Russian village remains quarantined with anthrax

Two of the 36 patients treated for anthrax in Russia's Zaporizhia region are still under physicians' care while the quarantine for the village where the outbreak appeared has been prolonged.

"Today we can say that everything is fine with the people: out of 36 people, who received preventive treatment, only two are under the supervision of doctors now," Anatoly Sevalnev, the chief medical officer of the Zaporizhia region, said, reports. "They are a man and a woman from Voznesenka village, who had contacted the infected animal and were hospitalized immediately after the accident. Currently, they have no manifestations of disease, but to make sure that the health condition of these people is good, we should get the results of laboratory tests and withstand a certain period."

Serhit Dehtiarenko, the deputy head of the main department for veterinary medicine in the Zaporizhia region, said that the quarantine measures will continue through at least September 5, according to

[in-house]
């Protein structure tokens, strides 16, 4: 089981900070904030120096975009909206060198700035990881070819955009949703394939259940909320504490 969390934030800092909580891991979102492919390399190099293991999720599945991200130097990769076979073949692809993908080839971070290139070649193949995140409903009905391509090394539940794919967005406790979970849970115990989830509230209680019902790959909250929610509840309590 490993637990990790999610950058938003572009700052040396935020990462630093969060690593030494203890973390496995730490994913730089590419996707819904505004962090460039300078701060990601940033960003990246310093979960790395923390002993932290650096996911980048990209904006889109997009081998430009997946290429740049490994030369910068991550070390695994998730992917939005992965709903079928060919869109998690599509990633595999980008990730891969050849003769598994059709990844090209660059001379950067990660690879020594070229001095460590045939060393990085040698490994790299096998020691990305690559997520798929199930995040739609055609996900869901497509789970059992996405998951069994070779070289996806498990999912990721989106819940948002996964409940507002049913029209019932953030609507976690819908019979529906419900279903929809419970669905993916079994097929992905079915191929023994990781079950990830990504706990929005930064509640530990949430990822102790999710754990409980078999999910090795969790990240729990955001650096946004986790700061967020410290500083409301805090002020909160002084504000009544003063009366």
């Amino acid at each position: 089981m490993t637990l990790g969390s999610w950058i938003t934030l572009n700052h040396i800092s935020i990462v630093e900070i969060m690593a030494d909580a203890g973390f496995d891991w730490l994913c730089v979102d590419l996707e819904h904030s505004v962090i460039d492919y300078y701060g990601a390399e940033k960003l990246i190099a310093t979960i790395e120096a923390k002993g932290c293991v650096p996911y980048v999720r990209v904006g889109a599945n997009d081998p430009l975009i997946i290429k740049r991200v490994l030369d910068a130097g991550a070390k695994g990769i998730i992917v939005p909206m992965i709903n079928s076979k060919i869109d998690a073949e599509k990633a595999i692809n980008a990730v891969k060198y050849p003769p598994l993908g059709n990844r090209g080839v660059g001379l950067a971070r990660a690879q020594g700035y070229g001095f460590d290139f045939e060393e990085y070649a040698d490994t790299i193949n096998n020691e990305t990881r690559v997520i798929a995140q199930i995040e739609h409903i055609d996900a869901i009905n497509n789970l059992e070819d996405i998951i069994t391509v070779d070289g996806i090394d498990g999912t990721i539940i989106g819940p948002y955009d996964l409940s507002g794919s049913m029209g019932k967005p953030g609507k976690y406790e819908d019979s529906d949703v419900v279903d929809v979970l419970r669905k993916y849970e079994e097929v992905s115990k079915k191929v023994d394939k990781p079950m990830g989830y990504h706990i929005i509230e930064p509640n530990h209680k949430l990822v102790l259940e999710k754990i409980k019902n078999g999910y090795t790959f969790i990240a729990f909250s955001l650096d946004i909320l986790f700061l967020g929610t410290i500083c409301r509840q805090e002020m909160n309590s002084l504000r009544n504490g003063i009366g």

In Russia's Altai Territory, 10 people were recently hospitalized with suspected anthrax cases with one death reported.

The outbreak is believed to have started when a villager handled the carcass of a cow infected with the bacterial disease. The man did not seek medical attention for a week after developing symptoms.

Anthrax can be fatal in approximately 40 percent of cases when it is ingested into the gastrointestinal system. Inhalation anthrax can be lethal in as many as 90 percent of cases. Cutaneous infection, when anthrax comes into contact with the skin, is deadly in approximately one to 20 percent of cases if the patients get treatment early, according to Russia's Center for Biosecurity.

If the infection has time to develop inside of a person's body, the disease can become untreatable. People infected with anthrax receive antibiotics to treat the disease in its early stages. Anthrax can be transmitted from infected animals to people but is not transmissible between humans.